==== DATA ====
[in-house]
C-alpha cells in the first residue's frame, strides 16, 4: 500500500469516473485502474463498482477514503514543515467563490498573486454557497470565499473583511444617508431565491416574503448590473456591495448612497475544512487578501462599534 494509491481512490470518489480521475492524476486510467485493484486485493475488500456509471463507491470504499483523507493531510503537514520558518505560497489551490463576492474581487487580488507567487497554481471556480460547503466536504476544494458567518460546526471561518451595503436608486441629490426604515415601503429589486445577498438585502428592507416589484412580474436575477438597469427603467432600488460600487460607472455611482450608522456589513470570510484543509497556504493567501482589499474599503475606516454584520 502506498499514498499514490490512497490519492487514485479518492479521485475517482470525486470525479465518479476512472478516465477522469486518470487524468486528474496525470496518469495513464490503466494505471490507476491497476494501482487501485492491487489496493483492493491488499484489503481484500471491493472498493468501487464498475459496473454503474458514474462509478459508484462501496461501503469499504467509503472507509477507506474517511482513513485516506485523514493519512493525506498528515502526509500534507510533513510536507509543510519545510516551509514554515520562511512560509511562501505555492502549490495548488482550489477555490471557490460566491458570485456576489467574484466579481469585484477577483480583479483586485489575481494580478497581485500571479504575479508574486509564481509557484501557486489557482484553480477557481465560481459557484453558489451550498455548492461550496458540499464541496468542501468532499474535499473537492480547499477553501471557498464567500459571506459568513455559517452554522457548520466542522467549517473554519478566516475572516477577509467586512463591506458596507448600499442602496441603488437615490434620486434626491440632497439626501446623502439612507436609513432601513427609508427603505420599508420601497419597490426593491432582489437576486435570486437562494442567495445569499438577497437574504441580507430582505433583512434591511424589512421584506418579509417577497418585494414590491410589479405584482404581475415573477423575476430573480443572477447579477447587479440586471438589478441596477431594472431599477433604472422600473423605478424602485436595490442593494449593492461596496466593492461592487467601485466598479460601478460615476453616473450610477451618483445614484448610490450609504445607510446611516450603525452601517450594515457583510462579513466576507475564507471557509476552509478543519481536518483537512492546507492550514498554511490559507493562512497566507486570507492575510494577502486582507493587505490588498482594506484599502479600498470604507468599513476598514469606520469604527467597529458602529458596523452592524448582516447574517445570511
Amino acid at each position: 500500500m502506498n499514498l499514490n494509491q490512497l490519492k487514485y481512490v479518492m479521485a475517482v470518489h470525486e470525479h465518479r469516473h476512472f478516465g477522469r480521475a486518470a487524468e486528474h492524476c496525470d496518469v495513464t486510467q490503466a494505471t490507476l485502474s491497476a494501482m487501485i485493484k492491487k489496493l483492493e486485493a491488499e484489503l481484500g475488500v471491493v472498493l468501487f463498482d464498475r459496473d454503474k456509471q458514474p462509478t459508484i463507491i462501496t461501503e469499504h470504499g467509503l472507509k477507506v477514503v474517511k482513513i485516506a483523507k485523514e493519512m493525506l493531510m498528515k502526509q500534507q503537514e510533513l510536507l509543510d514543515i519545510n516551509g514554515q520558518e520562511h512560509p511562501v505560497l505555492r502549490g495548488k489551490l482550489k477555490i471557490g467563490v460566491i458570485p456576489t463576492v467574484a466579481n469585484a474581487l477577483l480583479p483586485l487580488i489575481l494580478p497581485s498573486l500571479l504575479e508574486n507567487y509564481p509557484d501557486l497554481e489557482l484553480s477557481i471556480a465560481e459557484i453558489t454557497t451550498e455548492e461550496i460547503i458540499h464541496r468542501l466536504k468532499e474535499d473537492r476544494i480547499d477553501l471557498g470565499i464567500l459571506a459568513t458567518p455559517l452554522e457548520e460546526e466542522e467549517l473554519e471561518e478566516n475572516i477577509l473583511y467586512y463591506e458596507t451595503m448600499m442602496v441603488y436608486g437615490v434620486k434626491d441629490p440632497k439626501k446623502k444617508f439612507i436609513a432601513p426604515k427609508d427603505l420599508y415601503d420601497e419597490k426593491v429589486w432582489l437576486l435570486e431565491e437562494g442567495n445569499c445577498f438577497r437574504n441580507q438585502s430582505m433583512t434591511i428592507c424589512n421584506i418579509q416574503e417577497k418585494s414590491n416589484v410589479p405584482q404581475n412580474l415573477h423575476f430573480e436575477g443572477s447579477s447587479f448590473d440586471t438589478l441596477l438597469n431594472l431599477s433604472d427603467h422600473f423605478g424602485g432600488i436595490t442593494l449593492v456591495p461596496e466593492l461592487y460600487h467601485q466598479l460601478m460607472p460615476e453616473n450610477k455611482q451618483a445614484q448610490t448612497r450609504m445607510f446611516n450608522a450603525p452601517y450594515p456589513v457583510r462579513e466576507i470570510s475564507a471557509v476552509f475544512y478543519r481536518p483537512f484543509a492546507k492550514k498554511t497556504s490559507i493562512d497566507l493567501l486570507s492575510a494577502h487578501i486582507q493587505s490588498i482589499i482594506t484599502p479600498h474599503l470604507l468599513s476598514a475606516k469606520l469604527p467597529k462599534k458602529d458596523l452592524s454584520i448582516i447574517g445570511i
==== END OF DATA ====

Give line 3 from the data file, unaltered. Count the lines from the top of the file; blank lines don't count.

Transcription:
Amino acid at each position: 500500500m502506498n499514498l499514490n494509491q490512497l490519492k487514485y481512490v479518492m479521485a475517482v470518489h470525486e470525479h465518479r469516473h476512472f478516465g477522469r480521475a486518470a487524468e486528474h492524476c496525470d496518469v495513464t486510467q490503466a494505471t490507476l485502474s491497476a494501482m487501485i485493484k492491487k489496493l483492493e486485493a491488499e484489503l481484500g475488500v471491493v472498493l468501487f463498482d464498475r459496473d454503474k456509471q458514474p462509478t459508484i463507491i462501496t461501503e469499504h470504499g467509503l472507509k477507506v477514503v474517511k482513513i485516506a483523507k485523514e493519512m493525506l493531510m498528515k502526509q500534507q503537514e510533513l510536507l509543510d514543515i519545510n516551509g514554515q520558518e520562511h512560509p511562501v505560497l505555492r502549490g495548488k489551490l482550489k477555490i471557490g467563490v460566491i458570485p456576489t463576492v467574484a466579481n469585484a474581487l477577483l480583479p483586485l487580488i489575481l494580478p497581485s498573486l500571479l504575479e508574486n507567487y509564481p509557484d501557486l497554481e489557482l484553480s477557481i471556480a465560481e459557484i453558489t454557497t451550498e455548492e461550496i460547503i458540499h464541496r468542501l466536504k468532499e474535499d473537492r476544494i480547499d477553501l471557498g470565499i464567500l459571506a459568513t458567518p455559517l452554522e457548520e460546526e466542522e467549517l473554519e471561518e478566516n475572516i477577509l473583511y467586512y463591506e458596507t451595503m448600499m442602496v441603488y436608486g437615490v434620486k434626491d441629490p440632497k439626501k446623502k444617508f439612507i436609513a432601513p426604515k427609508d427603505l420599508y415601503d420601497e419597490k426593491v429589486w432582489l437576486l435570486e431565491e437562494g442567495n445569499c445577498f438577497r437574504n441580507q438585502s430582505m433583512t434591511i428592507c424589512n421584506i418579509q416574503e417577497k418585494s414590491n416589484v410589479p405584482q404581475n412580474l415573477h423575476f430573480e436575477g443572477s447579477s447587479f448590473d440586471t438589478l441596477l438597469n431594472l431599477s433604472d427603467h422600473f423605478g424602485g432600488i436595490t442593494l449593492v456591495p461596496e466593492l461592487y460600487h467601485q466598479l460601478m460607472p460615476e453616473n450610477k455611482q451618483a445614484q448610490t448612497r450609504m445607510f446611516n450608522a450603525p452601517y450594515p456589513v457583510r462579513e466576507i470570510s475564507a471557509v476552509f475544512y478543519r481536518p483537512f484543509a492546507k492550514k498554511t497556504s490559507i493562512d497566507l493567501l486570507s492575510a494577502h487578501i486582507q493587505s490588498i482589499i482594506t484599502p479600498h474599503l470604507l468599513s476598514a475606516k469606520l469604527p467597529k462599534k458602529d458596523l452592524s454584520i448582516i447574517g445570511i